Arguably the greatest comedy duo in show business history, Stan Laurel and Oliver Hardy delighted filmgoers and theatregoers for over 30 years. The public not only found Laurel's serene simpleton and Hardy's pompous buffoon hilarious, but they also thought of them as friends. Laurel and Hardy may have been nitwits, but they were loveable nitwits.
Another Nice Mess: The Laurel and Hardy Story explores the lives and careers of Laurel and Hardy. The book examines how the comedians teamed up and it explains why, nearly half a century after their deaths, their films continue to enchant people all over the world.
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Jumps on his bed while licking the bottom of one foot. He persists in this life affirming act despite interference from the head nurse.
This is a thoroughly enjoyable book—a quick read about L&H that is far more than an outline yet not a mainline book. There are a lot of direct quotes, details of their youth, progression of contractual ins-and-outs through the years, major characters in the boys' lives, the whys and wherefores of their best and worst films, and notation of their number of marriages. There isn't much deep psychological insight but it's not that sort of book. Another Nice Mess is a good deal for the dough.
This is a wonderful overview of the careers of Laurel and Hardy.
The historical setting and details add to the enjoyment of the behind-the-scenes workings of Hollywood in the period.
What a wonderful voice Jack de Golia has! He would be perfect for a Ken Burns documentary made from this book. His easy delivery and resonant tone is delightful. I'll listen to anything read by him.
Anyone who knows Laurel and Hardy would think the title would serve: ANOTHER FINE MESS.
"Lives up to its Title"
I approached this book with some degree of anticipation, not only because I have been a fan of Stan & Ollie since childhood, but also because there are very few books (and even fewer audiobooks) about their lives and work. But from the very outset it was clear that this book is aimed purely at those who have little or no idea who Stan & Ollie were, and the Narrators monotonous drone only heightened the feeling that the listener is being addressed as if he/she were a 7 year old. The author has done little more than compile a bunch of dates and events, padding them thinly with unsubstantiated opinion and rhetoric.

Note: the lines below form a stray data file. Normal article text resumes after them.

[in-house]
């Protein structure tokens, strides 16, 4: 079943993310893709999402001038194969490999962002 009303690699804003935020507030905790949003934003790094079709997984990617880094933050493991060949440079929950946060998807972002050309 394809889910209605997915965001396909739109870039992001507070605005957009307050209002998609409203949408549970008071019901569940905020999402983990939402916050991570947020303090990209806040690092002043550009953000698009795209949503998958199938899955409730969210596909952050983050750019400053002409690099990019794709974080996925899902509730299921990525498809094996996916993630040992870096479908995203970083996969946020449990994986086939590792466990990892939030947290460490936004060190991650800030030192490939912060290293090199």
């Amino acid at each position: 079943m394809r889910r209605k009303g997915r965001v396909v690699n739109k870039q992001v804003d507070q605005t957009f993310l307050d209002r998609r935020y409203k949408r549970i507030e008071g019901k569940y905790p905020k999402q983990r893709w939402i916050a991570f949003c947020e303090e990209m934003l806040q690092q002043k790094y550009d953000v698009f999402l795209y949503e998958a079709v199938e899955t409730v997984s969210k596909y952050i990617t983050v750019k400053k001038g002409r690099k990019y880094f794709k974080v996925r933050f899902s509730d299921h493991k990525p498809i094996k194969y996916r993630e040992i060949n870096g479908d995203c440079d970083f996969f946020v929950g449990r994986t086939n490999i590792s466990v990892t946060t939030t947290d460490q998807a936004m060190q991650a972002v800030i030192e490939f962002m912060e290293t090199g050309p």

As an example the author tells the tale of the young Stan, penniless after a failed theatre tour, arriving back in London and ‘Having to walk all the way from Waterloo Station to his brother’s house in High Holborn’. As a Londoner I can tell you this is no more than a mile at most, and all of it flat. It couldn’t have taken the young Stan more than 20 mins, but the tone of the narrator is so dour that the listener could be forgiven for thinking Stan had a long and arduous journey ahead of him.
This Narrator’s condescending style (in fairness hardly the authors fault) is then worsened by his tendency to explain every minor reference as if he were taking to a classroom full of kids. Example; the text mentions that Ollie liked to paint “but knew he was no Picasso.” The Narrator then adds, “Pablo Picasso was a famous painter of the time”. Now I’m not saying that most people would be able to name any of Picasso’s works but I’m confident that there can’t be many people in the western world who don’t know that Picasso was a painter. Similarly when the story mentions the Prohibition Era, they then add solemnly that this was “when alcohol was illegal in the United States”.
I don’t know how old this production is but it is also the first in a while where I’ve heard the old-style use of ‘Dateline Addresses’ as in “Paris, France” instead of just ‘Paris’, “New York, New York” instead of just “New York”. I do appreciate that some cities share names but I think in this day and age when you talk about London people will know you mean the one in England (which the Narrator also reminds us is in the UK which I found very helpful), and that Paris is the capital of France and has a very famous tower at its’ centre. (Admit it, if it hadn’t been for the eponymous film you’d never had heard of Paris, Texas). And there really is, and only ever will be, one New York.
For me (and I’m no Laurel & Hardy expert, I’m just a fan) the lack of decent research is particularly disappointing. At one point they talk about Stan’s famous crying routine, saying how he “wrought laughter from tears” (No really, they actually say that). Anyone who knows any history of the boys would tell you that Stan hated doing the crying, he did it once in an early film and it became so popular that he was saddled with it for the rest of his career. He was often quoted as saying that he felt crying made his character look weak and pathetic, whereas the whole premise of the characters was the way they would cling to their dignity no matter what life threw at them. That’s why audiences loved them.
This book would be fine for any young people who either had never heard of Laurel & Hardy or who have recently discovered the boys and want an overview of their backgrounds. For anyone over 25, I’d pass. The search for a decent L&H Biography goes on...
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